“I can’t possibly put my dog in a cage!”     This is usually the first response a lot of people have when crate training is mentioned.

I talk a lot about seeing life from your dogs’ perspective and crate training is one of those things that we need to do just that with.

Canines have developed over thousands of years to feel the most comfortable in relatively confined areas.  This is why in nature, they sleep,  birth and raise their offspring in dens. 

Have you ever seen your dog resting under a table, bed, chair etc?  Essentially, he is looking for a place he can feel comfortable and safe enough to totally relax.

Crate training if done correctly, has many benefits, from being somewhere your dog loves to be, one of the strategies we can use in toilet training puppies, being able to travel safely in cars, having a safe and secure place for your dog if you are camping, leaving him home  for a few hours, having to leave your dog for an overnight stay at the vets, managing your dog when he needs to rest to recover from injury or surgery, teaching him a conditioned relaxation (he just lays down and relaxes whenever he is in the crate), and of course, giving him his own bedroom at night ensuring that he isn’t able to get up to any mischief while you are asleep.  It can also be a useful tool for working with anxieties, although professional advice on if it is appropriate is advised.

Many dogs have trouble with “turning off” and just like us, it is a skill they need to learn to live happy, healthy lives.   Dogs need a lot of sleep as well – anywhere up to 20 hours for a puppy and 16-18 hours for an adult.  They then usually spend about 3-4 hours just laying around relaxing.  

The trouble with a lot of dogs, especially those with a high genetic drive or nervous/anxious tendencies is that they never learn how to relax fully.   It’s great to give your dog a large yard to live in, but even this can cause issues at times when he can’t turn off and is constantly on alert.  The bigger the area, the more he has to work to “protect” it. 

We see this type of stress playing out in dogs that continuously bark in the yard, feel the need to investigate every little movement and noise both in the yard and in the house, doing repetitive, compulsive behaviours, constantly following us everywhere we go, and developing less than appropriate behaviours like jumping, digging, attention seeking etc.

Training your dog/puppy to LOVE his crate is done with a lot of positive reinforcement and patience.  Once he is crate trained, he has his own portable bedroom where both you and he knows he is safe and he can totally relax.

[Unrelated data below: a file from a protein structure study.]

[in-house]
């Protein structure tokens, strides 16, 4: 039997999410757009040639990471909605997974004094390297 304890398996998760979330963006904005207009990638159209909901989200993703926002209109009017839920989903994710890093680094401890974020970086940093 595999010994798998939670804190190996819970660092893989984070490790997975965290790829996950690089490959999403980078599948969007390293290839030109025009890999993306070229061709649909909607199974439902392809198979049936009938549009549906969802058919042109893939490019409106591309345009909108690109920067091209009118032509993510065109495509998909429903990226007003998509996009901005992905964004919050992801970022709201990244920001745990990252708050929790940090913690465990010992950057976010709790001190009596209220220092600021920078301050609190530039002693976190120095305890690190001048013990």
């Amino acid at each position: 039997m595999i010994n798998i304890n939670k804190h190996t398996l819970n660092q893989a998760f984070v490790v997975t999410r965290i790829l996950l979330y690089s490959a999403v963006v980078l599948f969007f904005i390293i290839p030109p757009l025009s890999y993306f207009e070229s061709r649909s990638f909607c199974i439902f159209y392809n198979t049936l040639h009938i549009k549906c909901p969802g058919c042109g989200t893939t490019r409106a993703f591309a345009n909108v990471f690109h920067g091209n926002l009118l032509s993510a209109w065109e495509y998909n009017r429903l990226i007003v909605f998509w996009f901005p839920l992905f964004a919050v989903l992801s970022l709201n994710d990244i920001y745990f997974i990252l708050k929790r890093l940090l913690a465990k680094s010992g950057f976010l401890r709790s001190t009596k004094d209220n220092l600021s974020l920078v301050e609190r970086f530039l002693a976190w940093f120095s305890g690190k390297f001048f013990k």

Case Study of my own dog Lexie.

Lexie is my groodle.  She is 12 years old and was crate trained as a puppy for the first 12 months of her life.  Due to our living circumstances at the time, we did not have room for multiple crates to be set up so although her crate training was very consistent in the first year of her life, after that it was only used intermittently when needed. 

Around the time of her turning 11, her eyesight started to fail slightly.   She has Canine Hip Dysplasia which affects her movement,  and her body is basically slowing down.  I always have crates set up in the house for board and train dogs and I started to notice that Lexie would take herself off to one of the crates at bedtime rather than lay down on the plush, very comfy dog beds also in the room. 

It is my feeling that as Lexie ages, she may be starting to feel more vulnerable, being able to go to her crate to fully rest and feel safe is why she has started doing this.  If given the choice of being in her crate or sleeping on a dog bed, she now always chooses her crate.

So you see, once trained, the crate is always your dogs safe haven.  Lexie really hasn’t used one for 10 years but she still loves it.

There are so many benefits to crate training your dog if done correctly. 

To create a positive association to the crate, we need to use positive reinforcement, patience and put the work in.  If done incorrectly, it can increase anxiety and stress and that is definitely not what we want.

If you think crate training would be a benefit to you and your dog, feel free to contact me via the Cause and Effect Dog Training contact tab and we can have a talk about if it is right decision for you and your dog.